From heated sidewalks to heated toilet seats, check out all the tech in this $28 million Saratoga Springs hotel.
By Chelsea Diana – Reporter, Albany Business Review
When guests at the new Adelphi Hotel in Saratoga Springs, New York, enter their rooms for the first time after checking in, they are greeted to a warm room and spectacle.
“The curtains draw apart and the shades go up automatically. The lights go up. It’s a nice wow factor when a guest walks into the room,” said Helen Watson, general manager of the Adelphi Hotel.
The 32-room Adelphi Hotel reopened last fall after $28 million in renovations to the prime property on Broadway in Saratoga.
The renovations brought the 19th-century hotel into the 21st century, with luxurious guest rooms, two restaurants and the latest in hotel technology. The Adelphi Hotel was recently featured as part of Travel + Leisure’s 2018 It List, the magazine’s selection of the best new and newly-renovated hotels around the world.
The Adelphi Hospitality Group worked with Steadfast IT, based in Saratoga Springs, on much of the technology behind the hotel. Mike Hatalla, director of technology at Steadfast, was the point person directing the Adelphi Hotel project.
Steadfast IT was started in 2002 with a focus on helping companies reduce costs by sharing services, such as a data center and front office personnel. That business model has shifted to provide IT services to companies remotely as the company has developed software to make that process seamless.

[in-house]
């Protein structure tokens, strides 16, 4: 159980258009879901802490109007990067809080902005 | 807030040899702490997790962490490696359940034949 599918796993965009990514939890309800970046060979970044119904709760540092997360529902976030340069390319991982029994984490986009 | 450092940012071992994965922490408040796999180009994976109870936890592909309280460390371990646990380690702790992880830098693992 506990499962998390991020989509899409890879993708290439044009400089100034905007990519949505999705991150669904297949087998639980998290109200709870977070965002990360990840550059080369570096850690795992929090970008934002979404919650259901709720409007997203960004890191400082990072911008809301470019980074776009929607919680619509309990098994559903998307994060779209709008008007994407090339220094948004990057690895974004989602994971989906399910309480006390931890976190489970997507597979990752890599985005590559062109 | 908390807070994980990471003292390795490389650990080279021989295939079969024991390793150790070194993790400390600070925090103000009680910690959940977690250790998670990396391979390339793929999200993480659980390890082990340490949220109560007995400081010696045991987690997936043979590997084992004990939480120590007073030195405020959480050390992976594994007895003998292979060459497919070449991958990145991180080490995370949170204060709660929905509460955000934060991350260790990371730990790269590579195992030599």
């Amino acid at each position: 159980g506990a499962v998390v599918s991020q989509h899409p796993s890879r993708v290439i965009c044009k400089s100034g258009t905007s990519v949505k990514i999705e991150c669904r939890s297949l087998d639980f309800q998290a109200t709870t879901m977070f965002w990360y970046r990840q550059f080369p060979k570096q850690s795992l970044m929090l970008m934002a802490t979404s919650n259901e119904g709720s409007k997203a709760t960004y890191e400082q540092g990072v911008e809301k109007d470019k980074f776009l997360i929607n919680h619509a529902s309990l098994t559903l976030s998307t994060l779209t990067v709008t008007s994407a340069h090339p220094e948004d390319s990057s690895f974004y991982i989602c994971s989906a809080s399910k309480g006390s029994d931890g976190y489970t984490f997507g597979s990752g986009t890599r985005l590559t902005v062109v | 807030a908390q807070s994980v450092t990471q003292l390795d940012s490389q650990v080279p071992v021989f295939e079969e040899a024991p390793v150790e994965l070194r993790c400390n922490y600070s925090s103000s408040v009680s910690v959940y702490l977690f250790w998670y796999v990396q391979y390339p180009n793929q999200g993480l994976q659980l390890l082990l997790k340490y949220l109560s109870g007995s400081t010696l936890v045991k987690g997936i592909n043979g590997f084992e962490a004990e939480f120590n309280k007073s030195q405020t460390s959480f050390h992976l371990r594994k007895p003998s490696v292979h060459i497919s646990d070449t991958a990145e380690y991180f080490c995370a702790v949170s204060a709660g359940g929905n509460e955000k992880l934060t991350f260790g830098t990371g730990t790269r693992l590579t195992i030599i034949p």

Hatalla said technology touches every inch of the Adelphi Hotel, from the fiber optic internet connections to every room to heated sidewalks to melt snow and ice, and little details, like hidden USB ports and outlets throughout the property.
The hotel works with two fiber optics suppliers, Verizon and FirstLight Fiber, to guarantee service will never be down. Cell phone signal boosters and Wi-Fi routers dot the hallways to ensure guests always have access to their devices.
“We’re luxury, we charge a lot of money for our rooms. We don’t want guests to be disappointed because the Wi-Fi isn’t working well,” Watson said. “At my old hotel in LA, people would complain about internet speed. We wanted to make sure that didn’t happen here.”
Rooms at the Adelphi run as low as $125 for locals to stay during the week, and can go as high as $4,000, according to the Adelphi’s booking site.
The guest room experience goes beyond the fast internet. Each of the guest rooms’ bathrooms areoutfitted with heated floors, heated towel racks, heated toilet seats with built-in bidets and heated mirrors, so the glass does not fog. TVs in the rooms are equipped with popular streaming services, such as Netflix and Amazon, as well as apps to order room service.
Next to the door, the guest rooms have pads with buttons, including a privacy light that goes on instead of a do not disturb sign, and a “make up room” button requesting service to the room.
“When they check in, the heat will automatically kick up [in the room],” Hatalla said. “There’s a lot of technology around conserving energy.”